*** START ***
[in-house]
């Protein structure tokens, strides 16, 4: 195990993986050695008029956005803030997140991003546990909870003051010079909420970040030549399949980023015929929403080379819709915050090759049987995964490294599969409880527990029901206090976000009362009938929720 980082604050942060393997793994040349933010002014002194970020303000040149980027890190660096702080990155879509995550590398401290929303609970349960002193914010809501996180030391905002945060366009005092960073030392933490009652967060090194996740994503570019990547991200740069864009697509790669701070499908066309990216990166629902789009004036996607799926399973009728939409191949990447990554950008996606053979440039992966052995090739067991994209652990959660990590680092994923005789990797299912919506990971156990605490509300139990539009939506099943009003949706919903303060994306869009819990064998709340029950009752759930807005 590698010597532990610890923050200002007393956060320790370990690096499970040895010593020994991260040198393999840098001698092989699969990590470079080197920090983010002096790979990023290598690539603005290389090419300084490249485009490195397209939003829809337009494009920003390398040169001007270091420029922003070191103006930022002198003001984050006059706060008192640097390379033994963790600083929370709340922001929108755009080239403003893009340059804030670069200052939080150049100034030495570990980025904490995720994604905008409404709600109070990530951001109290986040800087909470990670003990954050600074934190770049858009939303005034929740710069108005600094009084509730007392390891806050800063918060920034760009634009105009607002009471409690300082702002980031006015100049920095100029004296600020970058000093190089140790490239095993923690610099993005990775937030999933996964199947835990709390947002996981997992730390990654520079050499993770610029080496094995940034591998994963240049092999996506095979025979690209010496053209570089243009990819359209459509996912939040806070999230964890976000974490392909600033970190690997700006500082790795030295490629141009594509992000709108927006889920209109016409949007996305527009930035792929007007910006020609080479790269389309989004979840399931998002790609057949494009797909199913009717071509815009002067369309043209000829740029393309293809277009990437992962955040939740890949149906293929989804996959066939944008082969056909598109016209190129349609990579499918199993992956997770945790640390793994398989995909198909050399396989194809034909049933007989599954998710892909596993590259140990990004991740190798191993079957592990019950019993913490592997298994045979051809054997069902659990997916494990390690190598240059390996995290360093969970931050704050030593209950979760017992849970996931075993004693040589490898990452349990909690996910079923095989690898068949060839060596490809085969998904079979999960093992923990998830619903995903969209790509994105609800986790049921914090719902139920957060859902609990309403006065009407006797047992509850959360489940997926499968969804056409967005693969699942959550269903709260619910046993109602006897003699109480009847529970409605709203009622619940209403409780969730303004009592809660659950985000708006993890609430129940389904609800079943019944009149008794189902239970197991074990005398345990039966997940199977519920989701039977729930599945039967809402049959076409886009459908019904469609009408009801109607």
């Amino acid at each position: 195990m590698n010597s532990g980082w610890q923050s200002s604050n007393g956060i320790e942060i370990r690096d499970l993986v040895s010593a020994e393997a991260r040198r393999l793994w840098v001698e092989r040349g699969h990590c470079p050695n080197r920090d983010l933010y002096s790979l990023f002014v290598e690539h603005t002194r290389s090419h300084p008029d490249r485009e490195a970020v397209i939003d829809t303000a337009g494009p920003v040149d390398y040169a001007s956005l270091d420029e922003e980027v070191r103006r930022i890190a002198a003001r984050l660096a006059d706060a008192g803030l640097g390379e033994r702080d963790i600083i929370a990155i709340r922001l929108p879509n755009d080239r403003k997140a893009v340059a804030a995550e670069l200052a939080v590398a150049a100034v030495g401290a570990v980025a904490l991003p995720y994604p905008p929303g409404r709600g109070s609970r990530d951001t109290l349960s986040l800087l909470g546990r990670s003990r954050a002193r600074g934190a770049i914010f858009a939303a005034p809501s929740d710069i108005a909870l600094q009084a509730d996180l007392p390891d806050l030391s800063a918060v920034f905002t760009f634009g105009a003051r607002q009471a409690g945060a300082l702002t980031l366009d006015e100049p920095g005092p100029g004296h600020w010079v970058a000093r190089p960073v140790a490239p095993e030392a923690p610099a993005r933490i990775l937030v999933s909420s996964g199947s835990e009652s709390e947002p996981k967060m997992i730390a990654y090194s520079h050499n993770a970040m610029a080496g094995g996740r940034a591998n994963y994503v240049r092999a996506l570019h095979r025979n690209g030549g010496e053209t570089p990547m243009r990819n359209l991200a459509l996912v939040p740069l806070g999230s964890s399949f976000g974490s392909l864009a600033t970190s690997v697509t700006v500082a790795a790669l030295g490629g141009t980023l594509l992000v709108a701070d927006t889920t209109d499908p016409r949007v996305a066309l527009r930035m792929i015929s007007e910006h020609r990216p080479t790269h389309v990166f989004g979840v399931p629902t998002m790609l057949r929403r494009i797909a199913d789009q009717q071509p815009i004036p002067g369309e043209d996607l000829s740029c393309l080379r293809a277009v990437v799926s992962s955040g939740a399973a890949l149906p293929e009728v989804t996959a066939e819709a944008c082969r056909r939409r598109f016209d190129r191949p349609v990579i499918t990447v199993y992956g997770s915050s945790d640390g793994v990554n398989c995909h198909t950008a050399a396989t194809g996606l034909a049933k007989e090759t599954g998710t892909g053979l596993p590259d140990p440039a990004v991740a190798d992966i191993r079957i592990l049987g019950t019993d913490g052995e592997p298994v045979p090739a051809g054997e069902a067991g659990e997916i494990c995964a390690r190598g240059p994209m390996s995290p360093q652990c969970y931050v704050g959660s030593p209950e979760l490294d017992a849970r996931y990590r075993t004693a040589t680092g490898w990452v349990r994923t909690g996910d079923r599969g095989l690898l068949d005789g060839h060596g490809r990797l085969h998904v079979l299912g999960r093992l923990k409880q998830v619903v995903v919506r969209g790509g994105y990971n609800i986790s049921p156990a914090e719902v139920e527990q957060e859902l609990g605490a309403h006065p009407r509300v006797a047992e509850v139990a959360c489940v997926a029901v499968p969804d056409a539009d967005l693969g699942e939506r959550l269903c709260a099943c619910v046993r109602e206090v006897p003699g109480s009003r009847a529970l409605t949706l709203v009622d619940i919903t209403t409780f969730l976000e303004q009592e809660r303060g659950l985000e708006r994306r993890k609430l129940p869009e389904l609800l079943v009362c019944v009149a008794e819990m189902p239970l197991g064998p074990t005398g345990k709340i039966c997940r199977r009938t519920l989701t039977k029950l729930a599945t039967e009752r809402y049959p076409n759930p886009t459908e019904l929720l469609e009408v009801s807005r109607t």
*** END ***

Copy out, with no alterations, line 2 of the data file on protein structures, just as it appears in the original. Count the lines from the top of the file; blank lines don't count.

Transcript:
């Protein structure tokens, strides 16, 4: 195990993986050695008029956005803030997140991003546990909870003051010079909420970040030549399949980023015929929403080379819709915050090759049987995964490294599969409880527990029901206090976000009362009938929720 980082604050942060393997793994040349933010002014002194970020303000040149980027890190660096702080990155879509995550590398401290929303609970349960002193914010809501996180030391905002945060366009005092960073030392933490009652967060090194996740994503570019990547991200740069864009697509790669701070499908066309990216990166629902789009004036996607799926399973009728939409191949990447990554950008996606053979440039992966052995090739067991994209652990959660990590680092994923005789990797299912919506990971156990605490509300139990539009939506099943009003949706919903303060994306869009819990064998709340029950009752759930807005 590698010597532990610890923050200002007393956060320790370990690096499970040895010593020994991260040198393999840098001698092989699969990590470079080197920090983010002096790979990023290598690539603005290389090419300084490249485009490195397209939003829809337009494009920003390398040169001007270091420029922003070191103006930022002198003001984050006059706060008192640097390379033994963790600083929370709340922001929108755009080239403003893009340059804030670069200052939080150049100034030495570990980025904490995720994604905008409404709600109070990530951001109290986040800087909470990670003990954050600074934190770049858009939303005034929740710069108005600094009084509730007392390891806050800063918060920034760009634009105009607002009471409690300082702002980031006015100049920095100029004296600020970058000093190089140790490239095993923690610099993005990775937030999933996964199947835990709390947002996981997992730390990654520079050499993770610029080496094995940034591998994963240049092999996506095979025979690209010496053209570089243009990819359209459509996912939040806070999230964890976000974490392909600033970190690997700006500082790795030295490629141009594509992000709108927006889920209109016409949007996305527009930035792929007007910006020609080479790269389309989004979840399931998002790609057949494009797909199913009717071509815009002067369309043209000829740029393309293809277009990437992962955040939740890949149906293929989804996959066939944008082969056909598109016209190129349609990579499918199993992956997770945790640390793994398989995909198909050399396989194809034909049933007989599954998710892909596993590259140990990004991740190798191993079957592990019950019993913490592997298994045979051809054997069902659990997916494990390690190598240059390996995290360093969970931050704050030593209950979760017992849970996931075993004693040589490898990452349990909690996910079923095989690898068949060839060596490809085969998904079979999960093992923990998830619903995903969209790509994105609800986790049921914090719902139920957060859902609990309403006065009407006797047992509850959360489940997926499968969804056409967005693969699942959550269903709260619910046993109602006897003699109480009847529970409605709203009622619940209403409780969730303004009592809660659950985000708006993890609430129940389904609800079943019944009149008794189902239970197991074990005398345990039966997940199977519920989701039977729930599945039967809402049959076409886009459908019904469609009408009801109607």